Pastor Vyazovsky asks for petitions in support of Christ's Covenant Reformed Baptist Church to be sent to the authorities from churches, individual Christians and from "those who are not indifferent to basic human rights". "We beseech you for help. It is easy and very effective - this was proved during the Soviet time. We need firstly prayers and secondly letters to government institutions and to President Alexander Lukashenko. The more letters we have, the more effective they are."
In the case of another Protestant church in the capital, after Minsk City Court liquidated his Belarusian Evangelical Church on 20 September 2005, Pastor Ernst Sabilo was told to pay court costs of 127,500 Belarusian roubles (376 Norwegian kroner, 48 Euros or 58 US dollars). Pastor Sabilo - who spent 13 years in a Soviet prison camp after being convicted in 1951 for "speaking about my religious convictions and the political injustice of Soviet power" – tried to re-register his church under the 2002 religion law but was unsuccessful due to the absence of state-approved, non-residential worship premises (see F18News 30 September 2005 http://www.forum18.org/Archive.php?article_id=664).
On 23 February Pastor Sabilo told Forum 18 that he had recently received a demand from the court in Minsk's Moscow District – where the Belarusian Evangelical Church had previously been registered at his home address – to pay the outstanding court costs by 20 February. Visiting the courthouse on that date, Pastor Sabilo said that he had cited his inability to pay the sum demanded and argued that, as only one of 12 founder members, he was not solely liable in any case: "They registered the church, not me – my name never even featured in the court case."
Sabilo said he was told that bailiffs would make an inventory of his property for confiscation, "but nothing has happened so far". He told Forum 18 that some time earlier a Moscow District Court official had rung his home and told his wife that the sum would be deducted from his state pension.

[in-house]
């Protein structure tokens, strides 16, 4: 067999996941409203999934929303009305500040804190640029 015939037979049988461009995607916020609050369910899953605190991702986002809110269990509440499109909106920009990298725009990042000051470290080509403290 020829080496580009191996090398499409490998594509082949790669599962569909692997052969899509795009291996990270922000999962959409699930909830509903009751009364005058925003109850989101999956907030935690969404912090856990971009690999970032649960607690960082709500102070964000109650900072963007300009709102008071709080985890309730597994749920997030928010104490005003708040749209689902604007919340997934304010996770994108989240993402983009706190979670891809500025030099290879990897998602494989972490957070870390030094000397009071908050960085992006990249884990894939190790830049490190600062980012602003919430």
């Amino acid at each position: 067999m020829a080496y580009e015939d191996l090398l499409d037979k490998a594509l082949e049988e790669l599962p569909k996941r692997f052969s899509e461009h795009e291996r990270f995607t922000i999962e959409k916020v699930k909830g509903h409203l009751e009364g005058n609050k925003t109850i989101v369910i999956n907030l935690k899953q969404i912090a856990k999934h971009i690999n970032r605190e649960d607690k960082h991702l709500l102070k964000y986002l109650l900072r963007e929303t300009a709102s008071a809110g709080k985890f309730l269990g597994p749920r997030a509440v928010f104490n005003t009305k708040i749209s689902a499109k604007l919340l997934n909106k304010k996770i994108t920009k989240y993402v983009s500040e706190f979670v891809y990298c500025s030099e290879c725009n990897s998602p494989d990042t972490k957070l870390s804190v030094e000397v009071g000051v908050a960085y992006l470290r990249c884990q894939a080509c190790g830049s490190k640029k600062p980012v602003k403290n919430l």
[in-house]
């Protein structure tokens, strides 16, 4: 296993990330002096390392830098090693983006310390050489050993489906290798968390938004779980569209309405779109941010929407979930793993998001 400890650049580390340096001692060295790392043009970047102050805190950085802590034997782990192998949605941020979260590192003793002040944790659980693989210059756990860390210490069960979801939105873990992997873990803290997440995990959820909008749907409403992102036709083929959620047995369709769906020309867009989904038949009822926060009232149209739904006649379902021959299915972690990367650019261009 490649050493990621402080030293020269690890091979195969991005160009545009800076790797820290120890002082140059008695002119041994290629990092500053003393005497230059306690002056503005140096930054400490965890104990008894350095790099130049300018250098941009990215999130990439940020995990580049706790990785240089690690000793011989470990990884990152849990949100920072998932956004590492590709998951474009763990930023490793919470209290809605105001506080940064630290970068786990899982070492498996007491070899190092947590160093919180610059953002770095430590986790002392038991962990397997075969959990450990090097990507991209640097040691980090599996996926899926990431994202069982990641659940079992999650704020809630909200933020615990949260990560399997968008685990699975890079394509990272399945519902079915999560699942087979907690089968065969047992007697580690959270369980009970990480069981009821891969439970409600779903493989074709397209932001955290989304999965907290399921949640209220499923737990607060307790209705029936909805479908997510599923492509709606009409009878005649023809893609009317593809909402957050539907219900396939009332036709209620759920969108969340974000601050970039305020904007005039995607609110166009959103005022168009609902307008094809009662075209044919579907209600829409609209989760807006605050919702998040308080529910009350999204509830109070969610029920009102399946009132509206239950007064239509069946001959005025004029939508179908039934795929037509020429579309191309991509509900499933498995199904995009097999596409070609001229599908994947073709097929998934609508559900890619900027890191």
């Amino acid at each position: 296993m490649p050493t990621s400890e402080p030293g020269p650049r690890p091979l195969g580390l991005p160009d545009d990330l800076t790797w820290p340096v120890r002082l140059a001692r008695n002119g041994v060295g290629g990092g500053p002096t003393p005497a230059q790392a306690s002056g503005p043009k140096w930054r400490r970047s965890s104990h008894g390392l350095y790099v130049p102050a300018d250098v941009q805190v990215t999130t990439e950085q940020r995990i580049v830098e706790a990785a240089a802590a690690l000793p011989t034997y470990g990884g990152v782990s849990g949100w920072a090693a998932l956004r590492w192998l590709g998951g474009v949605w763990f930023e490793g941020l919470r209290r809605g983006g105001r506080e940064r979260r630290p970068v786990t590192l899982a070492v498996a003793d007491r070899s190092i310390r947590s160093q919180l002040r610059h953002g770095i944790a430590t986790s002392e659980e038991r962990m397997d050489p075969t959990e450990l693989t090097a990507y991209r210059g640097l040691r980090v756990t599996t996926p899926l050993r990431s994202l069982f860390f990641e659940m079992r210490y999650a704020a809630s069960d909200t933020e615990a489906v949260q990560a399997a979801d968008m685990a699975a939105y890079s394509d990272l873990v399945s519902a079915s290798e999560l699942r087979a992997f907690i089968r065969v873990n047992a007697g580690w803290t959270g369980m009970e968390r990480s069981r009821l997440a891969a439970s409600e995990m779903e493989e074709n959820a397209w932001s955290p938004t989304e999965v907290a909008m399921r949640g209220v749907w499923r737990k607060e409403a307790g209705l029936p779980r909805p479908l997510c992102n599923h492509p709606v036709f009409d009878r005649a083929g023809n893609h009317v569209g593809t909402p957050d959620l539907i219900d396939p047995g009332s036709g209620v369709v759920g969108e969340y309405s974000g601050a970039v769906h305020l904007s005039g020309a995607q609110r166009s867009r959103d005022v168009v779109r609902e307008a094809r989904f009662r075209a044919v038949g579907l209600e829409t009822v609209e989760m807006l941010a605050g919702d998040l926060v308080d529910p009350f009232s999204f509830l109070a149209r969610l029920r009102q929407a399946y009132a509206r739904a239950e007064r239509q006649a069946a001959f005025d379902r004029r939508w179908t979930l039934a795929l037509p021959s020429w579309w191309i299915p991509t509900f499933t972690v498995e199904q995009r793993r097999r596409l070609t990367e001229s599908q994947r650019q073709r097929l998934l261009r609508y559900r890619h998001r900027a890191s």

Forum 18 tried to reach officials at the Moscow District Court on 23 February but the telephones went unanswered.
On 15 February the Evangelical Belarus Information Centre reported that the City Executive Committee of Gomel [Homyel] in eastern Belarus hosted a meeting at which all local religious leaders were warned against using land not according to its designation. Officials cited the position of the Minsk-based charismatic New Life Church as a particularly negative example (for the latest on that church's predicament, see F18News 7 December 2005 http://www.forum18.org/Archive.php?article_id=700). On 23 February New Life administrator Vasily Yurevich told Forum 18 that no steps had been taken against his church during the last couple of months, however. (END)
For more background information see Forum 18's Belarus religious freedom survey at http://www.forum18.org/Archive.php?article_id=478
A printer-friendly map of Belarus is available at http://www.nationalgeographic.com/xpeditions/atlas/index.html?Parent=europe&Rootmap=belaru
13 January 2006